BETH RANKIN | DAILY KENT STATER Marisa Beagle, a history major, and her daughter, Noelle, sit in the parking lot of the Salem Campus, where she attends school 45 minutes away from her home in East Palestine, near the Pennsylvania border. Marisa and Noelle, 18 months, live with Marisa's parents. A single parent, Beagle says it's tough to attend school and raise a daughter simultaneously, but with the support of her family, she's able to make it work.

A Love Letter to Single Parents Everywhere

My husband regularly goes out of the country for business (like now) and when’s he’s gone, my life is a total nightmare.

A complete mess.

It’s not that I miss him so much (sorry sweetheart, we have FaceTime) or that I can’t manage for a week without my Man by my side. For me, what induces incredible anxiety and puts me on total edge even days before he leaves, is the prospect of being alone with my kids.

Bedtime for all four of them, alone. Morning routine of modeh ani and handwashing and toothbrushing and toileting and picking out clothes and getting dressed and morning tantrums and eating breakfast and making lunches and getting-out-the-door-in-one-piece, alone. (And somehow finding a way to get myself ready for work, as well).

Three separate drop offs, alone – then, after a long day at work, the pick ups at staggered times, alone.

Seemingly endless hours in the afternoons of entertaining and snacks and play dates and fights and more fights and boredom and screaming and yelling and preparing for dinner amidst what feels like full blown wars between my kids, all alone.

Serving and eating dinner and cleaning up dirty faces and plates and floors, alone. Showers for the kids, alone.

Pajamas and books and shema and more fighting and snuggles and running downstairs for cold water and stories and kisses and finally (if I’m lucky) some quiet time.


I hate it. I am stressed. Everything that’s wrong with my kids and my parenting is glaring me in the face — every bump in our time together highlighting every one of my mommy failures. I am not performing well under pressure. I am losing it. My walls of sanity are caving in, exploding.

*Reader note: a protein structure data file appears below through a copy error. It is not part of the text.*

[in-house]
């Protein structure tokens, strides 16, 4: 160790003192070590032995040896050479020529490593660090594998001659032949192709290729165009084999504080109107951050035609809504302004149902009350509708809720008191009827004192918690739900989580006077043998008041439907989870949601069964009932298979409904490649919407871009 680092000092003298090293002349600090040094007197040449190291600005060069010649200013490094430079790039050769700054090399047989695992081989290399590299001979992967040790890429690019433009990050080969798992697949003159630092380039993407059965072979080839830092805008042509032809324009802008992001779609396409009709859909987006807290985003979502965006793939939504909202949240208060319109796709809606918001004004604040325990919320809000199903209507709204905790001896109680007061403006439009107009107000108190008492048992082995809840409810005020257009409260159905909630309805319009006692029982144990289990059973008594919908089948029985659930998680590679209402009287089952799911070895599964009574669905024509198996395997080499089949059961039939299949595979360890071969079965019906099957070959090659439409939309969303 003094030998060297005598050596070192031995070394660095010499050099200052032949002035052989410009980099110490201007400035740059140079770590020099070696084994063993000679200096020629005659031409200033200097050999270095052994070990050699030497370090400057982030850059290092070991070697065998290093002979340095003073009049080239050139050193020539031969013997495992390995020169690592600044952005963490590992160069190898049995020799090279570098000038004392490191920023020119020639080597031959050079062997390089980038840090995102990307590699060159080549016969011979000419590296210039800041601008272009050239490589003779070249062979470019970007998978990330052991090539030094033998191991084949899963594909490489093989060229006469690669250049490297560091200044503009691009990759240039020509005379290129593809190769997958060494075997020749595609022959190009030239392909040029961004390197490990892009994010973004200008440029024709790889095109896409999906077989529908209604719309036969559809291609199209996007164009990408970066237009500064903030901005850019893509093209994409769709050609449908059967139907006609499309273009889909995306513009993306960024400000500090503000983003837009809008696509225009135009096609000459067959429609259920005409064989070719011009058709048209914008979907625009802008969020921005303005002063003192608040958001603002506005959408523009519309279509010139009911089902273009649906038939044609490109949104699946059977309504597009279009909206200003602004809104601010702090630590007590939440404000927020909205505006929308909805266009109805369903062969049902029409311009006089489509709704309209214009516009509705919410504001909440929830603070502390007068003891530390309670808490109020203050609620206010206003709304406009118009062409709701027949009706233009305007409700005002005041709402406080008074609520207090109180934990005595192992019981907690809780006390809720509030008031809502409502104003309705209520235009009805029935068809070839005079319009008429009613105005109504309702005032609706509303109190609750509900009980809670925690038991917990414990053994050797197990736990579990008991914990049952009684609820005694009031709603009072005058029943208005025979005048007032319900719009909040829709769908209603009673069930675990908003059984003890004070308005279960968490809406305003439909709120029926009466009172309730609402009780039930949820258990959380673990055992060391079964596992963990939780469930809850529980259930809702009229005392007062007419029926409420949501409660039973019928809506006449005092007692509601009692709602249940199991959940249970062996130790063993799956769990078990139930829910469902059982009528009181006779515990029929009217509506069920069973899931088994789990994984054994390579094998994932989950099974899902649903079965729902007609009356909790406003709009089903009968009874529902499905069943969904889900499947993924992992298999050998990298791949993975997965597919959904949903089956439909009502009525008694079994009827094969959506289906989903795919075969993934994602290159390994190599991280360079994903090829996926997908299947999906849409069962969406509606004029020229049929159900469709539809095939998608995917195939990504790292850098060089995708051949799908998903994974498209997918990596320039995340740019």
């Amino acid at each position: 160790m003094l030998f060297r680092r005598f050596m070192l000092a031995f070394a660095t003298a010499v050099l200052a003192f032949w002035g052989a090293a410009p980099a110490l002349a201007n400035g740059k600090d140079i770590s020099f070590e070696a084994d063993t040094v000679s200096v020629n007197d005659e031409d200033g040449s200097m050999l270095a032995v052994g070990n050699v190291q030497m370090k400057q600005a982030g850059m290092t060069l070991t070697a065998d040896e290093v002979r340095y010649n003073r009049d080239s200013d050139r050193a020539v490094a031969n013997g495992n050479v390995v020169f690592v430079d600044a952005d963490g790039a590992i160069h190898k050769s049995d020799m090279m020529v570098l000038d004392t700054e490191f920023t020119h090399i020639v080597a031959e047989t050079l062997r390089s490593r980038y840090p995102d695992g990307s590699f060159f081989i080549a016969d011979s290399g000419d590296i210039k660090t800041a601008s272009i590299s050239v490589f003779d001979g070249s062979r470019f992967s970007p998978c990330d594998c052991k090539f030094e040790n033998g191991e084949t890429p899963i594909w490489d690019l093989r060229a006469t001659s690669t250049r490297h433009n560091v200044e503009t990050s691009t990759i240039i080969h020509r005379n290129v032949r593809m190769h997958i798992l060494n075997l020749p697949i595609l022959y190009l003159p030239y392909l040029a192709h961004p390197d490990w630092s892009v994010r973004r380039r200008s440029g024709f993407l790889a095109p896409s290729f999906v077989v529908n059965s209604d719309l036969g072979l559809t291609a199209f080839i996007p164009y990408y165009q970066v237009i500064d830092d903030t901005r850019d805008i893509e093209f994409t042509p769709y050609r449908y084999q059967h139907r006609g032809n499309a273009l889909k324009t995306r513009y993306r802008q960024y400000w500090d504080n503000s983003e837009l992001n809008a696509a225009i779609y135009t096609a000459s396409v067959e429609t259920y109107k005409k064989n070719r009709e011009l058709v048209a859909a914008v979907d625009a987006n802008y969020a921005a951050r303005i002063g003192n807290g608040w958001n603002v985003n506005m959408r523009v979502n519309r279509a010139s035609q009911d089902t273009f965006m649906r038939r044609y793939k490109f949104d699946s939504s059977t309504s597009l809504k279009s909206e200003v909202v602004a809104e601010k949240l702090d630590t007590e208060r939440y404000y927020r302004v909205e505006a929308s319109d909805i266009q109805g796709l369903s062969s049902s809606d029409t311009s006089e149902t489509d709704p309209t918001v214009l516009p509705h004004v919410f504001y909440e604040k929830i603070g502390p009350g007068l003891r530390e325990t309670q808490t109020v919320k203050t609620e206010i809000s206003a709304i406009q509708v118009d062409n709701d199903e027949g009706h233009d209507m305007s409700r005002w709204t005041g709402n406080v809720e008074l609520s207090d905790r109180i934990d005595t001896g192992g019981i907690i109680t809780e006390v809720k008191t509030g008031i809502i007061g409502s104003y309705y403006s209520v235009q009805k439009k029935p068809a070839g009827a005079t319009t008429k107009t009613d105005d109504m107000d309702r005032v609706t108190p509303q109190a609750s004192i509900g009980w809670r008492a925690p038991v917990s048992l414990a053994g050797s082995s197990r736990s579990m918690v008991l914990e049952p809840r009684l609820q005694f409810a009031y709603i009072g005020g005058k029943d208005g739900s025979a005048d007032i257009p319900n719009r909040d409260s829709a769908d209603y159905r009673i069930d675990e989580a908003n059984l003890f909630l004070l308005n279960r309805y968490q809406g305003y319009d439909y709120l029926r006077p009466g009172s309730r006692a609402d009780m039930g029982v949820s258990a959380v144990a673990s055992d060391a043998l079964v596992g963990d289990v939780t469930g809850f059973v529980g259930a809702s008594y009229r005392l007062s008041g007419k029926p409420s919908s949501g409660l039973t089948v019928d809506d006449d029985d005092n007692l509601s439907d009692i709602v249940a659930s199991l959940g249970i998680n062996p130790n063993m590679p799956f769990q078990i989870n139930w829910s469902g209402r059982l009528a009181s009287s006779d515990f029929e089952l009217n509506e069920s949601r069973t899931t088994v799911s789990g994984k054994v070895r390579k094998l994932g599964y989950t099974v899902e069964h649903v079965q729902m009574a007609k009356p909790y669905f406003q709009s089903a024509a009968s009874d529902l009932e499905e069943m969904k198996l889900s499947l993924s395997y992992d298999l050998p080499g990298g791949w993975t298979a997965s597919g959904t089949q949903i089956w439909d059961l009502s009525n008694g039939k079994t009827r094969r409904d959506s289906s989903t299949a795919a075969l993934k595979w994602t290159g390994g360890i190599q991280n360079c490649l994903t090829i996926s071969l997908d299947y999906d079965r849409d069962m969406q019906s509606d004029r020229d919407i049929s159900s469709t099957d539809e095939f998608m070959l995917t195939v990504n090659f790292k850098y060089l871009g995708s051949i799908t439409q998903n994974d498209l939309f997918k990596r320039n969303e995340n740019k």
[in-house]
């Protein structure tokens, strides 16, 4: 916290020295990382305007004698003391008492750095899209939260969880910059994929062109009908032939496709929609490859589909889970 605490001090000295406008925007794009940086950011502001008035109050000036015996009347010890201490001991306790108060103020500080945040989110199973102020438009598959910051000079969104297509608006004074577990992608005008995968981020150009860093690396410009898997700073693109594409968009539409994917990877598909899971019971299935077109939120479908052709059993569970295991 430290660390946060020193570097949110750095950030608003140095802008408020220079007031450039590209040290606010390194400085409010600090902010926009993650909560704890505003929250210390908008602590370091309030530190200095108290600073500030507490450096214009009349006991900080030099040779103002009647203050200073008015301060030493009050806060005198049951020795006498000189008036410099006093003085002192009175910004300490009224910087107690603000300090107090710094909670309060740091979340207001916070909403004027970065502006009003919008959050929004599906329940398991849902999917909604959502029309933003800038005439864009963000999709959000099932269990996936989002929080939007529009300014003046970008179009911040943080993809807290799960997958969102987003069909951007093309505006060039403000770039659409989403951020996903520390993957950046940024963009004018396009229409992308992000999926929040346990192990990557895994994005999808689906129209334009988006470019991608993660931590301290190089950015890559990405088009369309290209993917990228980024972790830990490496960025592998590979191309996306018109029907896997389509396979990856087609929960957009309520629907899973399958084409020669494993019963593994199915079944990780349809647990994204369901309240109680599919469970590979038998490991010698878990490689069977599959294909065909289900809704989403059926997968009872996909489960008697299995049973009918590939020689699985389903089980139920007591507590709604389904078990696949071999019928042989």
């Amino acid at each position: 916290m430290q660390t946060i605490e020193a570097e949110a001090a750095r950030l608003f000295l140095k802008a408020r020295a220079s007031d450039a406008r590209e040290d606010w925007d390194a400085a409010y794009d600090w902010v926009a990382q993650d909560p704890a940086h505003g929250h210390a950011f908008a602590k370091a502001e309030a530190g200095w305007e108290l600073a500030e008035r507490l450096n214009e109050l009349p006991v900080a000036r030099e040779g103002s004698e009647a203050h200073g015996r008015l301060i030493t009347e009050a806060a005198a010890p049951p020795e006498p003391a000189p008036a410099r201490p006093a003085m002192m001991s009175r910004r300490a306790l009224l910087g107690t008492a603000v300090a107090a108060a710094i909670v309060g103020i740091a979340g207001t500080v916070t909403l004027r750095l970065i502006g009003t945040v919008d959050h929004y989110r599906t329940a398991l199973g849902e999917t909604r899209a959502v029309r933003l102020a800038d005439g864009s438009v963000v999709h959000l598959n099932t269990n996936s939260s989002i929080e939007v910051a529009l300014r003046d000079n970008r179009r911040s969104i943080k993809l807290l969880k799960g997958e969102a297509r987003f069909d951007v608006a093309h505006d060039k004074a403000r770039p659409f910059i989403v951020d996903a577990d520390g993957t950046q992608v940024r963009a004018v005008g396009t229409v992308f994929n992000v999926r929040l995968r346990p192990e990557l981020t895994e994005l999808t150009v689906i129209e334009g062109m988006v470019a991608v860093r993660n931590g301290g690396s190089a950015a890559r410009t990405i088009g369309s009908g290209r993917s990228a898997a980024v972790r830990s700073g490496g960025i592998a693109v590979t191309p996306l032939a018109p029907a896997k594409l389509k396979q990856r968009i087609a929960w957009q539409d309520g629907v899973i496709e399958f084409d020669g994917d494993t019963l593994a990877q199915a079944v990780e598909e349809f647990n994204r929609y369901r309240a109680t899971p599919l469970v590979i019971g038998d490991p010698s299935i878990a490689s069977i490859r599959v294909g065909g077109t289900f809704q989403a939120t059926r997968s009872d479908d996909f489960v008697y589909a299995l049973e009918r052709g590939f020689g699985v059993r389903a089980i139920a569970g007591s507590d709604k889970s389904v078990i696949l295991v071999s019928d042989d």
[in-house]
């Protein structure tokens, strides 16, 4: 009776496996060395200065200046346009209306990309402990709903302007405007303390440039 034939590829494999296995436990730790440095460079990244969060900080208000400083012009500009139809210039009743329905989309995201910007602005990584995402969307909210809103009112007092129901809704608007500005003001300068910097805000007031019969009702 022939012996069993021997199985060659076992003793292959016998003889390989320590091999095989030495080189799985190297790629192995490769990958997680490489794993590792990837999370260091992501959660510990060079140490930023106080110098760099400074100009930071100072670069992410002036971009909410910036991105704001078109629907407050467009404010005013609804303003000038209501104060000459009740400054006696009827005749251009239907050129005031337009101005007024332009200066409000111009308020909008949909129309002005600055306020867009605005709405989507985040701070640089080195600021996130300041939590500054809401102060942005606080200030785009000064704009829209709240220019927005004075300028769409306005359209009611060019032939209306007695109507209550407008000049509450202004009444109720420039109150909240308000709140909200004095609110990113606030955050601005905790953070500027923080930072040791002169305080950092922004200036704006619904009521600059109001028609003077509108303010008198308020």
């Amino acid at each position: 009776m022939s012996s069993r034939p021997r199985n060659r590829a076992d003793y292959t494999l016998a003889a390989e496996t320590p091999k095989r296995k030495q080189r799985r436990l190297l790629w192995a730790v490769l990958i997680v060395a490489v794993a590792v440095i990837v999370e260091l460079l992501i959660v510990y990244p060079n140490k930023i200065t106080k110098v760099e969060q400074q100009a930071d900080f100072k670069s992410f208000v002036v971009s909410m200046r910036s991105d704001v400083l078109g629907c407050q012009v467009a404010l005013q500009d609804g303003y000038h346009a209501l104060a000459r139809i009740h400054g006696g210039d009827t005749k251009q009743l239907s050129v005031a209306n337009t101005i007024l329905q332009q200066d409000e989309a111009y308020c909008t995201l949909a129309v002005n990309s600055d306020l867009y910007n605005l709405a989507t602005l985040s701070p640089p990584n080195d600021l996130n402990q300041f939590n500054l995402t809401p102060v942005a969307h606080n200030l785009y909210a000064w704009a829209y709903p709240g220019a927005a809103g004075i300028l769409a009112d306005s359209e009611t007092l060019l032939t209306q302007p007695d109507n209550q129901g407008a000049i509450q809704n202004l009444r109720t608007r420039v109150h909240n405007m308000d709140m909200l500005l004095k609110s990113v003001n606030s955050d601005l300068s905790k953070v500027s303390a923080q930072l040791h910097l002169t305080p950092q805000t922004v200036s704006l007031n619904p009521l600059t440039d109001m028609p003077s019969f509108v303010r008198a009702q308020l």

And sure, I can get a sitter for a breather. And yes, there are some moments that are better than others, moments where we bond over tuna sandwiches by the bridge or ice cream in the park.

But mostly, it’s excrutiating.

My husband is an active Dad. A real partner. Whether it’s manning breakfast (shakshuka is a family favorite), helping with bedtime or diffusing my sometimes stressed out energy, he is involved and present. When he’s around, I don’t feel alone — or completely incompetent. I feel like we can (more or less) get through the parenting challenges together. I have his back, and he has mine.

So when he’s gone, I’m counting the moments until he gets back, when this madness of me trying to hold the fort by myself will finally end — and knowing that this is temporary is the only thing that gets me through his time away.

At my age, I have many friends who are single moms (and dads, too). They have a number of children at home and deal with all sorts of challenges alone. Now, I will not attempt to describe their reality, because in truth, I have no idea what it must be like for them (and of course, each situation is completely unique). I don’t know what their moments of pain really look like, what their triumphs smell like. I can only guess that it must be very hard and at times very lonely, that the decisions, pressures, and need to constantly be on and available for their children must take a toil.

So when I’m struggling so intensely to parent my kids alone for 5 days, I think about all those people out there (including my remarkable sister) who act as single parents and regularly balance the day-to-day responsibilities of raising their children one parent at a time.

And I am full of awe.

I literally crumble after a week. How do these parents sustain this level of engagement for so much longer? How do they keep their chins up and hold the fort? How do they maintain their sanity?

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So to the single parents near and far, let me say:

You are my heroes.

You are so strong.

You are so full of love.

You are trying your best.

You are there for your family in ways we cannot imagine.

You are working so hard to give your children what they need — it shows.

And you are not alone.

I pledge to do more for you — to have your children over for a playdate, to sit next to them in shul, to ask them about school, to have you over for the holidays, to listen to you talk about your day.

I encourage our greater community to think deeper about how we support the emotional, financial, spiritual and social needs of single parents– and how we need to do more.

Single parents far and wide- you are not invisible.

You can be fragile and vulnerable and allow us to see the cracks.

You don’t deserve any judgements.

You are a mother who can father — a father who knows how to be motherly.

You are a reminder of what love can achieve, of how passion and determination are the true ingredients in raising wondrous children.

But mostly, you remind me of a truth we learn so early in our experience as mothers and fathers, as we stumble and fumble in trying to raise our children — we are never alone in this whole thing, are we?

G-d is there, next to us, every step of the way, parenting right alongside us.